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Drive to keep treasure hoard together welcomed

Bid to keep treasure hoard together welcomed.
Bid to keep treasure hoard together welcomed. Credit: PA

The archaeologist who helped uncover the original pieces of the Staffordshire Hoard has welcomed a campaign to bring new finds back to the West Midlands.

Staffordshire County Council’s Principal Archaeologist Stephen Dean worked in the field in Hammerwich when the largest collection of Anglo-Saxon treasure ever discovered was found in 2009.

Stephen also supervised the recovery of new artefacts from the same field in November 2012.

These were declared part of the Hoard at an inquest and have now been valued at £57,395.

Shakespeare's Treasures exhibited to public for first time

Portrait of Shakespeare, believed to be have painted from life
Portrait of Shakespeare, believed to be have painted from life Credit: Shakespeare Birthplace Trust

A new exhibition has opened at Shakespeare's Birthplace.

It features unique and priceless treasures that are now on public display for the first time.

The exhibition, which is called: 'Shakespeare's Treasures', includes the Shakespeare Birthplace Trust copy of the Cobbe portrait. That is the only portrait of Shakespeare that is believed to be have been painted from life.

Map of Shakespeare's county in Warwickshire in 1576
Map of Shakespeare's county in Warwickshire in 1576 Credit: Shakespeare Birthplace Trust

Other rare items on display for the first time include a map of 'Shakespeare's county' in Warwickshire and the only surviving letter written to the man himself.

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The impact of the Staffordshire Hoard on the Midlands

Two councils who own the largest and most valuable collection of Anglo-Saxon gold ever discovered have promised to keep new items found, in the MIdlands.

Stoke-on-Trent City Council and Birmingham City Council jointly own the Staffordshire Hoard, which was unearthed in a field near Lichfield in 2009.

Millions of pounds was raised so the 4,000 pieces of treasure could be put on permanent display in Birmingham and Stoke-on-Trent.

An inquest ruled yesterday that 81 new pieces found in same field is also treasure, its future is yet to be decided.

Dr David Symons from the Birmingham Museum & Art Gallery gave an interview to ITV Central News.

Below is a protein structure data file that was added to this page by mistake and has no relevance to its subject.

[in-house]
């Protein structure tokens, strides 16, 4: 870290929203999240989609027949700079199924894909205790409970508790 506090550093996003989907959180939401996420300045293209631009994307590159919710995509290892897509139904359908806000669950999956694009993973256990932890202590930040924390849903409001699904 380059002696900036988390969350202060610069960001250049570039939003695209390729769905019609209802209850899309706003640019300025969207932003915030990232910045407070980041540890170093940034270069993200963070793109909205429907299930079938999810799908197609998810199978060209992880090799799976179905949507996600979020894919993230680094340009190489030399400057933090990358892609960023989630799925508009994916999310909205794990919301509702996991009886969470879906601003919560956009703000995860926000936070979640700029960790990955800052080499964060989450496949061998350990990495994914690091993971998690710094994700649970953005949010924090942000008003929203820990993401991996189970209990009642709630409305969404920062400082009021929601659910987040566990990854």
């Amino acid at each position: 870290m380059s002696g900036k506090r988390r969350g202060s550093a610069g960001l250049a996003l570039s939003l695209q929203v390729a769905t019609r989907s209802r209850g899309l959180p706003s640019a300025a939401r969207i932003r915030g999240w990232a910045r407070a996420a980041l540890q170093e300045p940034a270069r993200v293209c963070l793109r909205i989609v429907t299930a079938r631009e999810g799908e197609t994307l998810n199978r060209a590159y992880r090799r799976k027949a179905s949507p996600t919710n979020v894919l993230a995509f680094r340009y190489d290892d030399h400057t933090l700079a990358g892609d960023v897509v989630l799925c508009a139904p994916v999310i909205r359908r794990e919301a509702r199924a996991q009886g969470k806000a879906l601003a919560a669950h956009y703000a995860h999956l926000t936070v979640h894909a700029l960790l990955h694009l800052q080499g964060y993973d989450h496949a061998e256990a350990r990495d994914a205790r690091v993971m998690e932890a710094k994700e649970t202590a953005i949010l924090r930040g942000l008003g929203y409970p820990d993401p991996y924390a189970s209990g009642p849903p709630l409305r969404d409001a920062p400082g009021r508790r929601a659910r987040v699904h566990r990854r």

Inquest will determine if finds in field are treasure

Ninety pieces of gold and silver have been recovered with many weighing less than a gram Credit: PA

An inquest will take place today to determine if more objects found on the Staffordshire Hoard field are treasure. They were found in a field at Hammerwich near Lichfield.

Ninety pieces of gold and silver have been recovered with many weighing less than a gram. They have been discovered in the same place where nearly four thousand pieces were found in 2009.

Inquest into possible treasure in Staffordshire Hoard

An inquest will take place on Friday to determine whether objects found on the Staffordshire Hoard field are treasure.

Archaeologists found the items when the field at Hammerwich, near Lichfield, was ploughed.

90 pieces of gold and silver have been recovered with many weighing less than a gram. It's the same place where nearly four thousand pieces were found in 2009.

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New 'treasure' found in Staffordshire field

It was hailed as one of the greatest ever archaeological discoveries and now it looks like the Staffordshire Hoard has grown even bigger.

Another ninety pieces of gold and silver has been found to add to the treasure trove.

They were discovered in the same field as the previous 3,900 artefacts which make up the Hoard. Keith Wilkinson reports.

Why 'treasure' find is as significant as Tutankhamun

The latest find which may belong to the Staffordshire Hoard has been likened to the discovery of Egyptian Pharaoh Tutankhamun by the leader of Staffordshire County Council.

The new 90 pieces are being examined and if it is part of the original Hoard discovered in 2009 by a metal detector then this will be declared treasure in January.

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